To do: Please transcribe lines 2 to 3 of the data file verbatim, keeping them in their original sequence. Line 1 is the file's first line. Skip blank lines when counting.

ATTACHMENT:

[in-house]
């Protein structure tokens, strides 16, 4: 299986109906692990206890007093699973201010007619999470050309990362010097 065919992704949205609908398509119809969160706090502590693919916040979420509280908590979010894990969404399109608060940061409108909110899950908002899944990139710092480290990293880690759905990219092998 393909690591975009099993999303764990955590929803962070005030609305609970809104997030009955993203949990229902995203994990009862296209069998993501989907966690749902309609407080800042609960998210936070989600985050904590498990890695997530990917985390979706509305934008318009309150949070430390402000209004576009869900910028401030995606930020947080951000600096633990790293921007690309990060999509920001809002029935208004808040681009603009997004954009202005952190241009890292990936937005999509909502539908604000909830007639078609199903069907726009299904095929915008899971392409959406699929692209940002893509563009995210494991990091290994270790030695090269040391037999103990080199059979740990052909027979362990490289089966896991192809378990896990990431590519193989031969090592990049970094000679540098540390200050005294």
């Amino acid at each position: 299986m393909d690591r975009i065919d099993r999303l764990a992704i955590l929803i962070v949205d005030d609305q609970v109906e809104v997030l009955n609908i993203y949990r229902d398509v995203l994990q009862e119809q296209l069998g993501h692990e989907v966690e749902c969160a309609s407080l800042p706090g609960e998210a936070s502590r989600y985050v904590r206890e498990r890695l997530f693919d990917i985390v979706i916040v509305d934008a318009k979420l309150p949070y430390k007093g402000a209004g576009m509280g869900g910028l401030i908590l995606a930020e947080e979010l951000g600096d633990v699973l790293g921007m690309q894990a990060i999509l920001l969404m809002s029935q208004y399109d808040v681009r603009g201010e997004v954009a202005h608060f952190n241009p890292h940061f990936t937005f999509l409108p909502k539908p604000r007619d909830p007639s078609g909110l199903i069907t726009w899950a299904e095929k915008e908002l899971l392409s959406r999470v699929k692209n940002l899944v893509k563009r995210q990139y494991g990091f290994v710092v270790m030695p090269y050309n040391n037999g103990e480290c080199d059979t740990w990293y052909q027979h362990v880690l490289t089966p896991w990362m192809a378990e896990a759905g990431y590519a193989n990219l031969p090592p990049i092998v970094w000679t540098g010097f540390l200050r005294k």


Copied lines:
């Protein structure tokens, strides 16, 4: 299986109906692990206890007093699973201010007619999470050309990362010097 065919992704949205609908398509119809969160706090502590693919916040979420509280908590979010894990969404399109608060940061409108909110899950908002899944990139710092480290990293880690759905990219092998 393909690591975009099993999303764990955590929803962070005030609305609970809104997030009955993203949990229902995203994990009862296209069998993501989907966690749902309609407080800042609960998210936070989600985050904590498990890695997530990917985390979706509305934008318009309150949070430390402000209004576009869900910028401030995606930020947080951000600096633990790293921007690309990060999509920001809002029935208004808040681009603009997004954009202005952190241009890292990936937005999509909502539908604000909830007639078609199903069907726009299904095929915008899971392409959406699929692209940002893509563009995210494991990091290994270790030695090269040391037999103990080199059979740990052909027979362990490289089966896991192809378990896990990431590519193989031969090592990049970094000679540098540390200050005294």
């Amino acid at each position: 299986m393909d690591r975009i065919d099993r999303l764990a992704i955590l929803i962070v949205d005030d609305q609970v109906e809104v997030l009955n609908i993203y949990r229902d398509v995203l994990q009862e119809q296209l069998g993501h692990e989907v966690e749902c969160a309609s407080l800042p706090g609960e998210a936070s502590r989600y985050v904590r206890e498990r890695l997530f693919d990917i985390v979706i916040v509305d934008a318009k979420l309150p949070y430390k007093g402000a209004g576009m509280g869900g910028l401030i908590l995606a930020e947080e979010l951000g600096d633990v699973l790293g921007m690309q894990a990060i999509l920001l969404m809002s029935q208004y399109d808040v681009r603009g201010e997004v954009a202005h608060f952190n241009p890292h940061f990936t937005f999509l409108p909502k539908p604000r007619d909830p007639s078609g909110l199903i069907t726009w899950a299904e095929k915008e908002l899971l392409s959406r999470v699929k692209n940002l899944v893509k563009r995210q990139y494991g990091f290994v710092v270790m030695p090269y050309n040391n037999g103990e480290c080199d059979t740990w990293y052909q027979h362990v880690l490289t089966p896991w990362m192809a378990e896990a759905g990431y590519a193989n990219l031969p090592p990049i092998v970094w000679t540098g010097f540390l200050r005294k």